Barrels which are more than 20 years old can still affect the flavour of the wine being stored in them, according to a number of important figures in the drinks industry.
According to Mathieu Kauffman, Bollinger's chef de cave, a barrel which is more than 20 years old continues to impart oak aromas to the beverage being stored inside.
The claim flies in the face of the commonly-held belief that oak barrels older than five years have no such effect.
Mr Kauffman was speaking to attendees of the Fine and Rare Specialist wine course at the Palais Coburg, defending Bollinger's decision to use 100 per cent old barrels in the fermentation of its fine champagnes.
Although admitting that the effect was small, Mr Kauffman said that it was "big enough for champagne" and that the slow micro-oxidation of the wine saw "young aromas of pear and peach change into something more like sherry…and you get more body".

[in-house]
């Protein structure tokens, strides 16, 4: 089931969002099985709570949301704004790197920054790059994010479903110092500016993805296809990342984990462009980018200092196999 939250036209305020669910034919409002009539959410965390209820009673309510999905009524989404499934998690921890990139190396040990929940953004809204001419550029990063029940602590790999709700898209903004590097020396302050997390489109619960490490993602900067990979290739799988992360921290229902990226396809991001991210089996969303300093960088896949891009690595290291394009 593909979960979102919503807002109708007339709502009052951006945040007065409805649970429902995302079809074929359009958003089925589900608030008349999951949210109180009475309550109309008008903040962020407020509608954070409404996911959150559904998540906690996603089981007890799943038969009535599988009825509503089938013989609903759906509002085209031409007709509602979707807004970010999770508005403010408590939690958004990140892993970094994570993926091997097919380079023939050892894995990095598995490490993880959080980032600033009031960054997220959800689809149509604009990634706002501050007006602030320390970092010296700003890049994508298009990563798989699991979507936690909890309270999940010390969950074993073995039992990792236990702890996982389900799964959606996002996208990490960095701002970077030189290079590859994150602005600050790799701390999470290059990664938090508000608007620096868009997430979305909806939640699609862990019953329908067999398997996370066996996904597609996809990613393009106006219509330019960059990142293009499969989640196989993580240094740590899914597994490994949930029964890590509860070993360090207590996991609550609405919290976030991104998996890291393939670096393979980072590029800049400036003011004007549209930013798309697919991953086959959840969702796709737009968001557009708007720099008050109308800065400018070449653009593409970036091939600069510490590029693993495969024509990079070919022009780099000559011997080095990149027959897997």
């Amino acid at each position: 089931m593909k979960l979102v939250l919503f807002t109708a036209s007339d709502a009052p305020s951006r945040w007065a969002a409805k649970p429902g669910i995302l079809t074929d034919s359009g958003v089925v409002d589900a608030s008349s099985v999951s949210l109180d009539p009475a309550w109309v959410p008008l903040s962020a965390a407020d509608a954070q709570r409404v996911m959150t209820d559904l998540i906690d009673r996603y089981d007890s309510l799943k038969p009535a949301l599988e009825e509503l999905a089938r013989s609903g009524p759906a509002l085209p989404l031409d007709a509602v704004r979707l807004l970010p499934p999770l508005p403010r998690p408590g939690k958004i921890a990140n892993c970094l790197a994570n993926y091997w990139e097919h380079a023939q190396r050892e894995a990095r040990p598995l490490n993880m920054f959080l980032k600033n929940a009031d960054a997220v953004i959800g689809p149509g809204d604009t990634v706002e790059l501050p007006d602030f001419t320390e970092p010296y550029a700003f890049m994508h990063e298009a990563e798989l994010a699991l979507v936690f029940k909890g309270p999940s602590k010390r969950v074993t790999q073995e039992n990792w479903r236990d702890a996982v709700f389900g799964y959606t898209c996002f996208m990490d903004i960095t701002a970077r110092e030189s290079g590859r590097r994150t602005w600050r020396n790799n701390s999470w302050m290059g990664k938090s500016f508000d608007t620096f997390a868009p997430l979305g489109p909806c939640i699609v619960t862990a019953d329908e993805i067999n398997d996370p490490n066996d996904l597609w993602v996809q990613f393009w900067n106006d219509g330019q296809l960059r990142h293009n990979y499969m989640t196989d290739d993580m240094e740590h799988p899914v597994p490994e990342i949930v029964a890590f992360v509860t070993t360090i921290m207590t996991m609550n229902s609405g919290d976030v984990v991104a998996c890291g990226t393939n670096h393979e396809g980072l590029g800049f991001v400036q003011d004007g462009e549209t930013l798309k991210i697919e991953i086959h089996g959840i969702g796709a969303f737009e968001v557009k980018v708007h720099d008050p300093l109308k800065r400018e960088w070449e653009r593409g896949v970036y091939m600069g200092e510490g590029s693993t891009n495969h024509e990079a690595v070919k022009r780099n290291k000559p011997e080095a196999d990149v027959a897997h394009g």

He did, however, advocate the use of cork over the crown seal, saying the superiority in taste was especially noticeable in a wine that has been aged for more than five years.
This is due to the rate at which wine breathes – faster in the first year, but extremely slowly after that.
Mr Kauffman's views on using cork to seal wine bottles were echoed the following day by Dom Perignon's chef de cave Richard Geoffery, when he was invited to speak out at the same event.
When referring to the bottles destined for Dom Perignon's private seller, he emphasised that the wines were always sealed with cork.
Mr Geoffery stated: "Each bottle is hand disgorged and checked and tasted, and uses two corks.
"It has got to be cork. It’s not that the crown seal is bad, but cork proves far superior on the longer run."
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